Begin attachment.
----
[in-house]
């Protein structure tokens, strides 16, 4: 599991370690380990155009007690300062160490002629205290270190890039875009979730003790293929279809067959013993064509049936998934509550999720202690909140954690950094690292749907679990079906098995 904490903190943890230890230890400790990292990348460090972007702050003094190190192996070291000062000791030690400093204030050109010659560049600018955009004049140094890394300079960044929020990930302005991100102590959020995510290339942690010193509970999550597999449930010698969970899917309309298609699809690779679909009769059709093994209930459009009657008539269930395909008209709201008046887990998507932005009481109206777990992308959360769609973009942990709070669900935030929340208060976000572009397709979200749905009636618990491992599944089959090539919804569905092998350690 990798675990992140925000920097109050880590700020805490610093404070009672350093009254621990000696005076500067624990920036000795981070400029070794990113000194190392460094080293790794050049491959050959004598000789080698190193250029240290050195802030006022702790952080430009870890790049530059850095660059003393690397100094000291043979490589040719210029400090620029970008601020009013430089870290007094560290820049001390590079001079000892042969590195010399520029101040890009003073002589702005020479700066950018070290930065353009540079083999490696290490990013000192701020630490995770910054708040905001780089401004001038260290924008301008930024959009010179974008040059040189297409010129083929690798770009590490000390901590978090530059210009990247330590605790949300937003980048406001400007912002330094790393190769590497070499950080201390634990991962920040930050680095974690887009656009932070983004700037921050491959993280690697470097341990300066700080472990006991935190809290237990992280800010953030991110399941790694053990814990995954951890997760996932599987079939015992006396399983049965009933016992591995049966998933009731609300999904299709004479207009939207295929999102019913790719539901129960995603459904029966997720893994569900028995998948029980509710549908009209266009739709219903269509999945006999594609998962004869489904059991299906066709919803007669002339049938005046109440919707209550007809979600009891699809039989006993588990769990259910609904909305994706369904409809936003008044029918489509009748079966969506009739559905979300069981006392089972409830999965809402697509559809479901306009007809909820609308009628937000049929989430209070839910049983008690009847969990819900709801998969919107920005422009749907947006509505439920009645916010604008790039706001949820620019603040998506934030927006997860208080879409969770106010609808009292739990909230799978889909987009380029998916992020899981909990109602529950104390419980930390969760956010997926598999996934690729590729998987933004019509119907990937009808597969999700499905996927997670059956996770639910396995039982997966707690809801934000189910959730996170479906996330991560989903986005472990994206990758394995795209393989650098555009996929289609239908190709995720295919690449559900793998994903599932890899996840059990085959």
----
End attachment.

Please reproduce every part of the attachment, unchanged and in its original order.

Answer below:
[in-house]
């Protein structure tokens, strides 16, 4: 599991370690380990155009007690300062160490002629205290270190890039875009979730003790293929279809067959013993064509049936998934509550999720202690909140954690950094690292749907679990079906098995 904490903190943890230890230890400790990292990348460090972007702050003094190190192996070291000062000791030690400093204030050109010659560049600018955009004049140094890394300079960044929020990930302005991100102590959020995510290339942690010193509970999550597999449930010698969970899917309309298609699809690779679909009769059709093994209930459009009657008539269930395909008209709201008046887990998507932005009481109206777990992308959360769609973009942990709070669900935030929340208060976000572009397709979200749905009636618990491992599944089959090539919804569905092998350690 990798675990992140925000920097109050880590700020805490610093404070009672350093009254621990000696005076500067624990920036000795981070400029070794990113000194190392460094080293790794050049491959050959004598000789080698190193250029240290050195802030006022702790952080430009870890790049530059850095660059003393690397100094000291043979490589040719210029400090620029970008601020009013430089870290007094560290820049001390590079001079000892042969590195010399520029101040890009003073002589702005020479700066950018070290930065353009540079083999490696290490990013000192701020630490995770910054708040905001780089401004001038260290924008301008930024959009010179974008040059040189297409010129083929690798770009590490000390901590978090530059210009990247330590605790949300937003980048406001400007912002330094790393190769590497070499950080201390634990991962920040930050680095974690887009656009932070983004700037921050491959993280690697470097341990300066700080472990006991935190809290237990992280800010953030991110399941790694053990814990995954951890997760996932599987079939015992006396399983049965009933016992591995049966998933009731609300999904299709004479207009939207295929999102019913790719539901129960995603459904029966997720893994569900028995998948029980509710549908009209266009739709219903269509999945006999594609998962004869489904059991299906066709919803007669002339049938005046109440919707209550007809979600009891699809039989006993588990769990259910609904909305994706369904409809936003008044029918489509009748079966969506009739559905979300069981006392089972409830999965809402697509559809479901306009007809909820609308009628937000049929989430209070839910049983008690009847969990819900709801998969919107920005422009749907947006509505439920009645916010604008790039706001949820620019603040998506934030927006997860208080879409969770106010609808009292739990909230799978889909987009380029998916992020899981909990109602529950104390419980930390969760956010997926598999996934690729590729998987933004019509119907990937009808597969999700499905996927997670059956996770639910396995039982997966707690809801934000189910959730996170479906996330991560989903986005472990994206990758394995795209393989650098555009996929289609239908190709995720295919690449559900793998994903599932890899996840059990085959």